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Central controllers could squander NHS windfall

James Rogers
The £1bn of extra funding for NHS IT outlined in last week's budget and the Wanless Report, which could become one of the largest IT investment programmes ever seen in the public sector, could be wasted if the Department of Health controls spending centrally, according to NHS IT experts.

Last week's budget saw the chancellor Gordon Brown announce the largest ever sustained increase in NHS funding, with spending set to rise from £65.4bn in 2002/ 2003 to £105.6bn in 2007/ 2008. Brown also agreed with the findings of the Wanless Review, which called on the Government to devote £2.2bn to NHS IT in 2003/2004. Current NHS IT spending is £1.1bn.

The government-commissioned Wanless Review was set up in March last year to identify the resources that will be needed by the health service over the next two decades. In addition to increased spending, it also called for funding to be ring-fenced for specific IT projects.

However, Murray Bywater, managing director of IT healthcare specialist Silicon Bridge Research, urged the Government to adopt a devolved approach to implementation on account of the sheer scale of the NHS, which, with 1.1 million employees, is one of the largest organisations in Europe.

"It is not feasible to implement all systems centrally in an organisation as large as the NHS, particularly the ones that relate to local business processes," he said.

The report also identified areas such as IT infrastructure, staff training, clinical governance support systems and electronic patient records as having a crucial role to play in the health service's future.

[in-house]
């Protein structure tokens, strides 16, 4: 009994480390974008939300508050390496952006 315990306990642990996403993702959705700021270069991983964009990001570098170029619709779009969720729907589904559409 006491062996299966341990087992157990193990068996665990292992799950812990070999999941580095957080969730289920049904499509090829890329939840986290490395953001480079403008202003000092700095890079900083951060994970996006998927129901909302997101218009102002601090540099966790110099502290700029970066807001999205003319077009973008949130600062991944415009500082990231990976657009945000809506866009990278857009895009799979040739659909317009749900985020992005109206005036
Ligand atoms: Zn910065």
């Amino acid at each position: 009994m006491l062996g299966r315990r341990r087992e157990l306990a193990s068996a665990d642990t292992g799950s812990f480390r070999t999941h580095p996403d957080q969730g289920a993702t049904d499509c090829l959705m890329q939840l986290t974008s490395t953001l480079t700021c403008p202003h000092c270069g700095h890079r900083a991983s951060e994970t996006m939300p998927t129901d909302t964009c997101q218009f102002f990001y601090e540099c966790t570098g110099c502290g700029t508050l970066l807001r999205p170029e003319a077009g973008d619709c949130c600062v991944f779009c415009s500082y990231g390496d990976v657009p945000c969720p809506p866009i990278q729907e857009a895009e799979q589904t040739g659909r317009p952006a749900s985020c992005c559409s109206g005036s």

Former NatWest group chief executive Derek Wanless paints a depressing picture of health service IT in his report, describing the UK's "particularly poor record on the use of information technologies in the health service". He also found that the health service's annual IT spending per employee was lower in 2000 than in any of the other sectors of the economy he looked at.

The NHS is no stranger to IT problems. In the early 1990s a centralised approach to IT delivery hit the Hospital Information Systems initiative, losing up to £103m and prompting criticism from the House of Commons Public Accounts Committee.

Experts have highlighted some of the risks inherent in a major IT overhaul of an organisation such as the NHS. Ian Lynch, management consultant at public sector IT specialist ZMS, believes the health service will have to get its core technologies right if future IT strategies are to deliver results.

"Defining the core technology standards at the outset is absolutely critical, if they don't get that right then the whole thing will be a mess," he said.

A spokesman for the Department of Health said it is currently looking at a new programme for managing IT across the NHS, but was unable to specify spending plans.
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